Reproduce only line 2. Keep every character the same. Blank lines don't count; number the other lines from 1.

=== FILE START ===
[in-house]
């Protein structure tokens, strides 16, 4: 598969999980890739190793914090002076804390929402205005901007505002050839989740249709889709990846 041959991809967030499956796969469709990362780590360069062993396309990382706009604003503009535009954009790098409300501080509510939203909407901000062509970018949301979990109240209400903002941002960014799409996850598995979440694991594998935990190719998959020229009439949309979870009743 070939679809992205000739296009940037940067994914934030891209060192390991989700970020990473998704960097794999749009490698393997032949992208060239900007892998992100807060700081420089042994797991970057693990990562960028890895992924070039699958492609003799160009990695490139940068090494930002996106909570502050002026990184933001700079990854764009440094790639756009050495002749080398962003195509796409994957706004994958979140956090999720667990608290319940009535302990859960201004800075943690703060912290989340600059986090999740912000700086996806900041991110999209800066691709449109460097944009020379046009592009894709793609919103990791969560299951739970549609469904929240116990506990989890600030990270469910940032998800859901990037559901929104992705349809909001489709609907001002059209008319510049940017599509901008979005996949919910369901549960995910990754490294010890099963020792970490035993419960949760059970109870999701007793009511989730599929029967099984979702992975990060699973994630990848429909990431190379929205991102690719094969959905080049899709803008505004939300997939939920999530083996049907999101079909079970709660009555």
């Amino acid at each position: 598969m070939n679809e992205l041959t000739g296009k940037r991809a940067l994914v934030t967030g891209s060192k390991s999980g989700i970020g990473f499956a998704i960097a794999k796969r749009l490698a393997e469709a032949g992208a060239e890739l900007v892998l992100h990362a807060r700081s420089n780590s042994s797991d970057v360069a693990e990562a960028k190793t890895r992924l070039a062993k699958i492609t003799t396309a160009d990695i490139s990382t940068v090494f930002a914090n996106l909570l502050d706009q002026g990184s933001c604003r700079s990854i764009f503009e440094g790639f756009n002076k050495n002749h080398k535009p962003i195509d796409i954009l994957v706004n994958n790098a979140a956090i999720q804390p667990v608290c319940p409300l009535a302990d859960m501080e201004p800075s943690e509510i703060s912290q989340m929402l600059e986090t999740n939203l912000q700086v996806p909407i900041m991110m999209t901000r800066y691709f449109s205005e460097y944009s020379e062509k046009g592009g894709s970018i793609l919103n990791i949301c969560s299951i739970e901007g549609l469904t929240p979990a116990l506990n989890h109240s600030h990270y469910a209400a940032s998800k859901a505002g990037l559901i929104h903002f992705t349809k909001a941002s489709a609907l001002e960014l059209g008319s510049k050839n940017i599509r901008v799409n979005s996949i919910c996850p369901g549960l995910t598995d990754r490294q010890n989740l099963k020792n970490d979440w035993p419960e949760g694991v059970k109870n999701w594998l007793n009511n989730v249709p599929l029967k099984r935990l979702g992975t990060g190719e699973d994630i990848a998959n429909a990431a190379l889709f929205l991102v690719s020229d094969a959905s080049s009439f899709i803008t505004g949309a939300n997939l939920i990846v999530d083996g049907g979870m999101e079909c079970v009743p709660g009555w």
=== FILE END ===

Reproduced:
């Protein structure tokens, strides 16, 4: 598969999980890739190793914090002076804390929402205005901007505002050839989740249709889709990846 041959991809967030499956796969469709990362780590360069062993396309990382706009604003503009535009954009790098409300501080509510939203909407901000062509970018949301979990109240209400903002941002960014799409996850598995979440694991594998935990190719998959020229009439949309979870009743 070939679809992205000739296009940037940067994914934030891209060192390991989700970020990473998704960097794999749009490698393997032949992208060239900007892998992100807060700081420089042994797991970057693990990562960028890895992924070039699958492609003799160009990695490139940068090494930002996106909570502050002026990184933001700079990854764009440094790639756009050495002749080398962003195509796409994957706004994958979140956090999720667990608290319940009535302990859960201004800075943690703060912290989340600059986090999740912000700086996806900041991110999209800066691709449109460097944009020379046009592009894709793609919103990791969560299951739970549609469904929240116990506990989890600030990270469910940032998800859901990037559901929104992705349809909001489709609907001002059209008319510049940017599509901008979005996949919910369901549960995910990754490294010890099963020792970490035993419960949760059970109870999701007793009511989730599929029967099984979702992975990060699973994630990848429909990431190379929205991102690719094969959905080049899709803008505004939300997939939920999530083996049907999101079909079970709660009555």